Freddie Gray Trial: Official Transcript of Not Guilty Verdict
In a remarkable deviation from his usual practice, Trial Judge Barry Williams has elected to release in written form his not guilty verdict in the “Freddie Gray” trial of Baltimore Police Officer Edward Nero. The entire verdict is embedded below, but I’ll highlight a few particularly interesting sections.
Here’s how Judge Williams framed the second-degree assault (and related misconduct) charge against Nero:
In order to convict the defendant of assault, the State must prove that the defendant caused offensive
physical contact with Freddie Gray; that the contact was the result of an intentional or reckless act of the defendant and was not accidental; and that the contact was not legally justified.
In order to convict the defendant of misconduct in office, the State must prove that the defendant was a
public officer, that the defendant acted in his official capacity, and that the defendant corruptly did an unlawful act. For this count, the State alleges that the defendant arrested Freddie Gray without probable cause.
And here’s how Judge Williams framed the reckless endangerment (and related second misconduct) charge against Nero:
In order to convict the defendant of reckless endangerment, the State must prove that the defendant engaged in conduct that created a substantial risk of death or serious physical injury to another; that a reasonable person would not have engaged in that conduct; and that the defendant acted recklessly.
Finally, in order to convict the defendant of the second count of misconduct in office, the State must prove that the defendant was a public officer; that the defendant acted in his official capacity; and that the defendant corruptly failed to do an act required by the duties of his office. For this count, the State alleges that the defendant failed to ensure the safety of Freddie Gray by failing to secure Mr. Gray with a seat belt during the process of Mr. Gray being transported in a police vehicle while he was in police custody.
Judge Williams also spoke to the State’s burden of persuasion–beyond a reasonable doubt on each and every element of each criminal charge:
The State has the burden of proving, beyond a reasonable doubt, each and every element of the crimes charged. If the State fails to meet that burden for any element of a crime, this Court is required to find the defendant not guilty of that crime.
It is notable that when one understands exactly what the State was required to do in order to achieve a conviction, and when one looks impartially upon the evidence available to the State, that it is immediately obvious that there was never any hope of achieving a just conviction in this case. It is for this reason that this prosecution, and arguably every prosecution in the Freddie Gray matter, is an absolute travesty of justice and an exercise in raw political power with utter disregard for the rule of law.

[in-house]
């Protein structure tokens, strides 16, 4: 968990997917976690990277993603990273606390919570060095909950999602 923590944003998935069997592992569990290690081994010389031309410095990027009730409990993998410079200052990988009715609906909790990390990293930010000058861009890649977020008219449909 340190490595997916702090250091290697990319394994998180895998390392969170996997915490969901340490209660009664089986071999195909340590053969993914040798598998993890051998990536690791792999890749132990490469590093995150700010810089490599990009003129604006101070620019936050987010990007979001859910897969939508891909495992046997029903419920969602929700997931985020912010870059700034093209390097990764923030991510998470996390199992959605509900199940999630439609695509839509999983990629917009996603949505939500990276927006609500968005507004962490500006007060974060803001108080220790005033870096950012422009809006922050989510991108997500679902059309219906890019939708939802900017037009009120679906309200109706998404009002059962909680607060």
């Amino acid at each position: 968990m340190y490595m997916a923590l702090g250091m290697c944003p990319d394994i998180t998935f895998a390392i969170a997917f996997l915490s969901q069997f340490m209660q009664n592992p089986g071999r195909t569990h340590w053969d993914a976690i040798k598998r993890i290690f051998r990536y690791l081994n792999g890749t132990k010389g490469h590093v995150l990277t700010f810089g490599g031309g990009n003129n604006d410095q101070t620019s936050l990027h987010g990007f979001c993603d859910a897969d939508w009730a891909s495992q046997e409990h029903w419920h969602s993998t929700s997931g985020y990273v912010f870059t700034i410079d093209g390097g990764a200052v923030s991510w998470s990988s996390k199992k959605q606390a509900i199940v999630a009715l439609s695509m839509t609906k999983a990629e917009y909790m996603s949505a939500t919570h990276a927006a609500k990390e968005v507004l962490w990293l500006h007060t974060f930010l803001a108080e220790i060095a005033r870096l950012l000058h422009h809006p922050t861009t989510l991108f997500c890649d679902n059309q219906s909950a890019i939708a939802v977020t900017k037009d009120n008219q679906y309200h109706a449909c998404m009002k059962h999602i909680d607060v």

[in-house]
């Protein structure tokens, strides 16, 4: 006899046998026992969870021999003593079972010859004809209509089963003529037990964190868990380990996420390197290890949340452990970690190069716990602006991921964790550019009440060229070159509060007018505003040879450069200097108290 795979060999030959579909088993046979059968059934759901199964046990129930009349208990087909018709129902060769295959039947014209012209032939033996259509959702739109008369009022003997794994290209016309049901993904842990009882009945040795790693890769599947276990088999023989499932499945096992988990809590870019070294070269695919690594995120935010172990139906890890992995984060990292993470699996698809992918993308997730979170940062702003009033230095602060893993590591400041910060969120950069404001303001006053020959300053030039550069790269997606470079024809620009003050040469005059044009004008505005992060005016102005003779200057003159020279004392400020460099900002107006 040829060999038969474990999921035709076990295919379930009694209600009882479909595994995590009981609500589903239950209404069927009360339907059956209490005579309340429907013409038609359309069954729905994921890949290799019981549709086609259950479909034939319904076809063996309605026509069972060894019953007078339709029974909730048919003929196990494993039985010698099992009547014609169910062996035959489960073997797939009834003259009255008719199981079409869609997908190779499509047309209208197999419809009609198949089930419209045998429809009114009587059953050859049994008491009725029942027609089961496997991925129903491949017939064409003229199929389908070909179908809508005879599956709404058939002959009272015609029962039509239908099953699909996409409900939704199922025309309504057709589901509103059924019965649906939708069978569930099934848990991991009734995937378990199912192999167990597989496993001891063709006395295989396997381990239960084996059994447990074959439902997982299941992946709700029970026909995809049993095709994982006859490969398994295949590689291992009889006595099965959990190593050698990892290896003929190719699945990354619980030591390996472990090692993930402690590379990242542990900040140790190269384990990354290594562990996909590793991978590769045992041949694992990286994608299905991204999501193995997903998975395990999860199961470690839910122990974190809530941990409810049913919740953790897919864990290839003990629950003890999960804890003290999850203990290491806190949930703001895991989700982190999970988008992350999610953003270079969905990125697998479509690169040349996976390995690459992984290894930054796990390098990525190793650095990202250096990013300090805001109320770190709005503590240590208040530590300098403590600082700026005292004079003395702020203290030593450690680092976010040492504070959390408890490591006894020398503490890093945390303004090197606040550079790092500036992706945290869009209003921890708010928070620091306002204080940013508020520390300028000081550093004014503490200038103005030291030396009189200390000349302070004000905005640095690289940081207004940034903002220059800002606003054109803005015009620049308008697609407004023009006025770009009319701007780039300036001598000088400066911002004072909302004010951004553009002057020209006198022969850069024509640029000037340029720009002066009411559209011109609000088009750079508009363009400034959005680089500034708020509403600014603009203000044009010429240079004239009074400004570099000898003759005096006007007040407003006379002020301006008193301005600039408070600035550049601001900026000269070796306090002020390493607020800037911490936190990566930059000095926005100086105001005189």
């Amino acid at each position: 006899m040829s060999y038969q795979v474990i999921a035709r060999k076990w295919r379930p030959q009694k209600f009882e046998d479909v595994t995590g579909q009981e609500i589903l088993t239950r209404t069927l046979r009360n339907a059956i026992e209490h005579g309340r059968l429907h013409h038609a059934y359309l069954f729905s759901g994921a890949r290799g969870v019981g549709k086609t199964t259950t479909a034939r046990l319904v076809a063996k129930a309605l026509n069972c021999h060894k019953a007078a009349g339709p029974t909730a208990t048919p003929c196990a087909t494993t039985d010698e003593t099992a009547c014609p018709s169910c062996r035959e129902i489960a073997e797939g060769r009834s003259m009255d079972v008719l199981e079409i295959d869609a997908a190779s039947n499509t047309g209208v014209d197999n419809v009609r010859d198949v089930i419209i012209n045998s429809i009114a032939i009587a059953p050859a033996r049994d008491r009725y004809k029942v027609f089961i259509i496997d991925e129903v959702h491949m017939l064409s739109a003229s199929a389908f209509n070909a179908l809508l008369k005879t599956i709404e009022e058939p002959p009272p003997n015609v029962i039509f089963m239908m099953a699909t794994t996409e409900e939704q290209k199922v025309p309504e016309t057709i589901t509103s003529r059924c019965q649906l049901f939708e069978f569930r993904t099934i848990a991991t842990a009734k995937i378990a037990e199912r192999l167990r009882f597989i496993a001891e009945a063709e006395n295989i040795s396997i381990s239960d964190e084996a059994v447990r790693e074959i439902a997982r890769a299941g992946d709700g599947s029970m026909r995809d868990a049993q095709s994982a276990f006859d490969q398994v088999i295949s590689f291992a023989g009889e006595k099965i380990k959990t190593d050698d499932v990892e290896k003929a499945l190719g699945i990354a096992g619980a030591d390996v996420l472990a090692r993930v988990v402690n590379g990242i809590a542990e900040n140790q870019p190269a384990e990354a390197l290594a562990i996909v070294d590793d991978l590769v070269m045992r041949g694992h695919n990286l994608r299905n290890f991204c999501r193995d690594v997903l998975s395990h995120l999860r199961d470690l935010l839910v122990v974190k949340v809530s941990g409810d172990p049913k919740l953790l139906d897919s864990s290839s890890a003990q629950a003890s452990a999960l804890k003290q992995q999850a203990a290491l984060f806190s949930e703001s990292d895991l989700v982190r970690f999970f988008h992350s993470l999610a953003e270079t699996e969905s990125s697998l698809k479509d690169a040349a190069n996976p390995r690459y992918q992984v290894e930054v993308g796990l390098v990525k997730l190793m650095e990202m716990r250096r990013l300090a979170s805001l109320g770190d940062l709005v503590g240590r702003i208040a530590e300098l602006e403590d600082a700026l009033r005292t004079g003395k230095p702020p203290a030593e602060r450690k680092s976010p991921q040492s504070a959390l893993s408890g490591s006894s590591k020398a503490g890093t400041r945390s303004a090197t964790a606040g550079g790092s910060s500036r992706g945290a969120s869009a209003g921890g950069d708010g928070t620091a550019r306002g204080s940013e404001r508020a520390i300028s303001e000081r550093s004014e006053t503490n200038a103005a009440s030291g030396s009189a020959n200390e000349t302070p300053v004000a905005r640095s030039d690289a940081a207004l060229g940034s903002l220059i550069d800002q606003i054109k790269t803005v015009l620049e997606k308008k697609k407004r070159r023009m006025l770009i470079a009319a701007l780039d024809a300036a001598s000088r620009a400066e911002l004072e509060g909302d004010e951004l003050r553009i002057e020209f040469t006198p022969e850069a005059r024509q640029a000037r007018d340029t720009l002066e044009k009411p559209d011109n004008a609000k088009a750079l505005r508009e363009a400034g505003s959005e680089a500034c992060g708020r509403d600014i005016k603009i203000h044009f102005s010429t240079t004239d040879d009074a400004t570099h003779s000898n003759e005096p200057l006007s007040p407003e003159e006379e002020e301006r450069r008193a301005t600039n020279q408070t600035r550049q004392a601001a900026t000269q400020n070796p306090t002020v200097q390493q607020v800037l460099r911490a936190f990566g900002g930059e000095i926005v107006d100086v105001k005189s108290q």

Judge Williams then goes into more detail on the specific elements required for the second-degree assault charge. These are (1) that Nero caused offensive, unwanted physical contact with Gray; (2) that the contact was intentional or reckless, and not accidental; and (3) that the contact was not legally justified. If any of these elements is not proven beyond a reasonable doubt, Nero must be acquitted of this charge.
It is the third element, that the contact was not legally justified, that presents the difficulty for the State. It is for this reason that they argued that Nero’s participation in the arrest of Gray was unlawful, and therefore not legally justified, unless Nero had endeavored, during an approximately 90 second window of time, to independently determine whether there had exists reasonable suspicion to stop Gray and probable cause to arrest him. The State’s theory of the case on this assault charge was that Nero’s good faith reliance on the judgment of his superior officer (Lt. Rice) and his colleague (Officer Miller) was insufficient to make his contact with Gray lawful.
Judge Williams resolves this issue in Nero’s favor by taking an interesting approach to the problem. Instead of making a determination of whether Nero’s conduct in arresting Gray was lawful, he simply concludes that Nero did not play a substantive role in arresting Gray at all. Rather it was Miller who made the “actual” arrest, as testified to both Miller (also charged in this matter) and another colleague, Officer Ross (not charged).
The State prosecutors had made much of the fact that when interviewed by investigators Nero had referred to the arrest of Gray using the pronoun “we,” to suggest that Nero was an active participant in Gray’s arrest. Williams made short work of this line of argument:
The testimony that was presented from Miller and the interview with the defendant, where both indicated that “we handcuffed,” is more in line with the habit of Baltimore City Police Officers who testify to speak in terms of what was done by the collective and not necessarily what is done by the individual. Therefore, the Court does not find that the use of the term “we” implicates the defendant in either participating in the initial detention of Mr. Gray or the subsequent decision to arrest Mr. Gray.